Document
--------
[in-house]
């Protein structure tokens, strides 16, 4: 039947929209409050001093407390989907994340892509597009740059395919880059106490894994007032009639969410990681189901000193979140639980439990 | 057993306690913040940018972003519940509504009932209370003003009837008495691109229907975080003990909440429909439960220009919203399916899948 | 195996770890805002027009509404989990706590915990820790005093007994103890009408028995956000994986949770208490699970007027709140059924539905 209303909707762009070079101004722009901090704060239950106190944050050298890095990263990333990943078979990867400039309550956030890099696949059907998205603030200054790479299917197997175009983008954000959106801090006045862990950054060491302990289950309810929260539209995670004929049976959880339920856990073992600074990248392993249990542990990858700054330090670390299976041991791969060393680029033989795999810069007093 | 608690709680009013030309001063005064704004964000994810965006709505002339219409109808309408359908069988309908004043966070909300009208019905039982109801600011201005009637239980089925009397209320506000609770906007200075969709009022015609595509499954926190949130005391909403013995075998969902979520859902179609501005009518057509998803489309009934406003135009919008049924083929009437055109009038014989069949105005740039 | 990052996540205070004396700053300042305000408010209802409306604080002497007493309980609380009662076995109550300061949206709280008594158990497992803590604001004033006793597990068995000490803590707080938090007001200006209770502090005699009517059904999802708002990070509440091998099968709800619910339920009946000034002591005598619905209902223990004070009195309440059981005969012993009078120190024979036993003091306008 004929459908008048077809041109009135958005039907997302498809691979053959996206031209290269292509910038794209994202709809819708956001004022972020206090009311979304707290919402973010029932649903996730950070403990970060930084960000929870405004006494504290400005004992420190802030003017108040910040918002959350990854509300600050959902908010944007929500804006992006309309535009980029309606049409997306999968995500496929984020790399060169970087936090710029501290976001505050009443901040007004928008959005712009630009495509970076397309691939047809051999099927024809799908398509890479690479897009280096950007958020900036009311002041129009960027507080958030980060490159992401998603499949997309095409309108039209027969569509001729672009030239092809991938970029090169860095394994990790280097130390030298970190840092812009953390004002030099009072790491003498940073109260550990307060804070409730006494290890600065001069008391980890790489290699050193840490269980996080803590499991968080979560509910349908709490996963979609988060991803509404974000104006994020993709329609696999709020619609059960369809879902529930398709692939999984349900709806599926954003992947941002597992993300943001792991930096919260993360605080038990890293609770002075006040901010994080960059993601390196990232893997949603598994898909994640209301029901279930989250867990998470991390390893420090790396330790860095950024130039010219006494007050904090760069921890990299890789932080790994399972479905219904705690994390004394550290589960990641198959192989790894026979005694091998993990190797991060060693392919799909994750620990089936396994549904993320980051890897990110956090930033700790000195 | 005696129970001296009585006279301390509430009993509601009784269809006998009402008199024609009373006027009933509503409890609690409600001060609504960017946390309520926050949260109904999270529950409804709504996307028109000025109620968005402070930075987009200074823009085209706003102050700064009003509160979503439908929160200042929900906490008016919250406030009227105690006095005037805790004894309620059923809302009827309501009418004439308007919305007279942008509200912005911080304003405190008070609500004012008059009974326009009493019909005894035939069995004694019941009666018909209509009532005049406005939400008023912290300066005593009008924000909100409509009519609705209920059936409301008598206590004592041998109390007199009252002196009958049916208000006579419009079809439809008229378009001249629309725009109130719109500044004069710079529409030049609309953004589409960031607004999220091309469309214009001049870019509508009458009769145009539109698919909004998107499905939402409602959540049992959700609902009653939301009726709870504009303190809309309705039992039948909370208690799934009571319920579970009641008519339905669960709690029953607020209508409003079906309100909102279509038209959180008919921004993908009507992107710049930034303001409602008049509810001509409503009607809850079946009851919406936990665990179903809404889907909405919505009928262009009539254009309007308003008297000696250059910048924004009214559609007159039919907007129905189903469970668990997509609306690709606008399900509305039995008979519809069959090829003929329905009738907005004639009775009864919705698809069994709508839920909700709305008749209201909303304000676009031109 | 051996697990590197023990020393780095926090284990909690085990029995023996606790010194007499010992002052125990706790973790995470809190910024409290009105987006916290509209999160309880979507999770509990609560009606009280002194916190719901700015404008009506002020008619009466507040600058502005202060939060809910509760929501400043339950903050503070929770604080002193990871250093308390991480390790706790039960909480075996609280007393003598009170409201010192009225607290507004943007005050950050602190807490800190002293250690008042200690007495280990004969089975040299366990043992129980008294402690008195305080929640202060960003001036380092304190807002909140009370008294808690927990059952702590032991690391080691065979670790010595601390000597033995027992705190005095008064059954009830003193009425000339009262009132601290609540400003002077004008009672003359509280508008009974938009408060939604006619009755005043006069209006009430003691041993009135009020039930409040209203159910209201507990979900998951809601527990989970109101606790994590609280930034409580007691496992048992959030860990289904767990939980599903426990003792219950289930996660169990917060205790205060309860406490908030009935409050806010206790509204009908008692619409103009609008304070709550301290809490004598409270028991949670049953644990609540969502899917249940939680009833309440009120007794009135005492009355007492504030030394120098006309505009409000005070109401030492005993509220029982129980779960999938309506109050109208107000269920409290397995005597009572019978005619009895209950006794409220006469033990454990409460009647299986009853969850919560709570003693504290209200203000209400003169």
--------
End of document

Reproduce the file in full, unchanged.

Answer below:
[in-house]
């Protein structure tokens, strides 16, 4: 039947929209409050001093407390989907994340892509597009740059395919880059106490894994007032009639969410990681189901000193979140639980439990 | 057993306690913040940018972003519940509504009932209370003003009837008495691109229907975080003990909440429909439960220009919203399916899948 | 195996770890805002027009509404989990706590915990820790005093007994103890009408028995956000994986949770208490699970007027709140059924539905 209303909707762009070079101004722009901090704060239950106190944050050298890095990263990333990943078979990867400039309550956030890099696949059907998205603030200054790479299917197997175009983008954000959106801090006045862990950054060491302990289950309810929260539209995670004929049976959880339920856990073992600074990248392993249990542990990858700054330090670390299976041991791969060393680029033989795999810069007093 | 608690709680009013030309001063005064704004964000994810965006709505002339219409109808309408359908069988309908004043966070909300009208019905039982109801600011201005009637239980089925009397209320506000609770906007200075969709009022015609595509499954926190949130005391909403013995075998969902979520859902179609501005009518057509998803489309009934406003135009919008049924083929009437055109009038014989069949105005740039 | 990052996540205070004396700053300042305000408010209802409306604080002497007493309980609380009662076995109550300061949206709280008594158990497992803590604001004033006793597990068995000490803590707080938090007001200006209770502090005699009517059904999802708002990070509440091998099968709800619910339920009946000034002591005598619905209902223990004070009195309440059981005969012993009078120190024979036993003091306008 004929459908008048077809041109009135958005039907997302498809691979053959996206031209290269292509910038794209994202709809819708956001004022972020206090009311979304707290919402973010029932649903996730950070403990970060930084960000929870405004006494504290400005004992420190802030003017108040910040918002959350990854509300600050959902908010944007929500804006992006309309535009980029309606049409997306999968995500496929984020790399060169970087936090710029501290976001505050009443901040007004928008959005712009630009495509970076397309691939047809051999099927024809799908398509890479690479897009280096950007958020900036009311002041129009960027507080958030980060490159992401998603499949997309095409309108039209027969569509001729672009030239092809991938970029090169860095394994990790280097130390030298970190840092812009953390004002030099009072790491003498940073109260550990307060804070409730006494290890600065001069008391980890790489290699050193840490269980996080803590499991968080979560509910349908709490996963979609988060991803509404974000104006994020993709329609696999709020619609059960369809879902529930398709692939999984349900709806599926954003992947941002597992993300943001792991930096919260993360605080038990890293609770002075006040901010994080960059993601390196990232893997949603598994898909994640209301029901279930989250867990998470991390390893420090790396330790860095950024130039010219006494007050904090760069921890990299890789932080790994399972479905219904705690994390004394550290589960990641198959192989790894026979005694091998993990190797991060060693392919799909994750620990089936396994549904993320980051890897990110956090930033700790000195 | 005696129970001296009585006279301390509430009993509601009784269809006998009402008199024609009373006027009933509503409890609690409600001060609504960017946390309520926050949260109904999270529950409804709504996307028109000025109620968005402070930075987009200074823009085209706003102050700064009003509160979503439908929160200042929900906490008016919250406030009227105690006095005037805790004894309620059923809302009827309501009418004439308007919305007279942008509200912005911080304003405190008070609500004012008059009974326009009493019909005894035939069995004694019941009666018909209509009532005049406005939400008023912290300066005593009008924000909100409509009519609705209920059936409301008598206590004592041998109390007199009252002196009958049916208000006579419009079809439809008229378009001249629309725009109130719109500044004069710079529409030049609309953004589409960031607004999220091309469309214009001049870019509508009458009769145009539109698919909004998107499905939402409602959540049992959700609902009653939301009726709870504009303190809309309705039992039948909370208690799934009571319920579970009641008519339905669960709690029953607020209508409003079906309100909102279509038209959180008919921004993908009507992107710049930034303001409602008049509810001509409503009607809850079946009851919406936990665990179903809404889907909405919505009928262009009539254009309007308003008297000696250059910048924004009214559609007159039919907007129905189903469970668990997509609306690709606008399900509305039995008979519809069959090829003929329905009738907005004639009775009864919705698809069994709508839920909700709305008749209201909303304000676009031109 | 051996697990590197023990020393780095926090284990909690085990029995023996606790010194007499010992002052125990706790973790995470809190910024409290009105987006916290509209999160309880979507999770509990609560009606009280002194916190719901700015404008009506002020008619009466507040600058502005202060939060809910509760929501400043339950903050503070929770604080002193990871250093308390991480390790706790039960909480075996609280007393003598009170409201010192009225607290507004943007005050950050602190807490800190002293250690008042200690007495280990004969089975040299366990043992129980008294402690008195305080929640202060960003001036380092304190807002909140009370008294808690927990059952702590032991690391080691065979670790010595601390000597033995027992705190005095008064059954009830003193009425000339009262009132601290609540400003002077004008009672003359509280508008009974938009408060939604006619009755005043006069209006009430003691041993009135009020039930409040209203159910209201507990979900998951809601527990989970109101606790994590609280930034409580007691496992048992959030860990289904767990939980599903426990003792219950289930996660169990917060205790205060309860406490908030009935409050806010206790509204009908008692619409103009609008304070709550301290809490004598409270028991949670049953644990609540969502899917249940939680009833309440009120007794009135005492009355007492504030030394120098006309505009409000005070109401030492005993509220029982129980779960999938309506109050109208107000269920409290397995005597009572019978005619009895209950006794409220006469033990454990409460009647299986009853969850919560709570003693504290209200203000209400003169």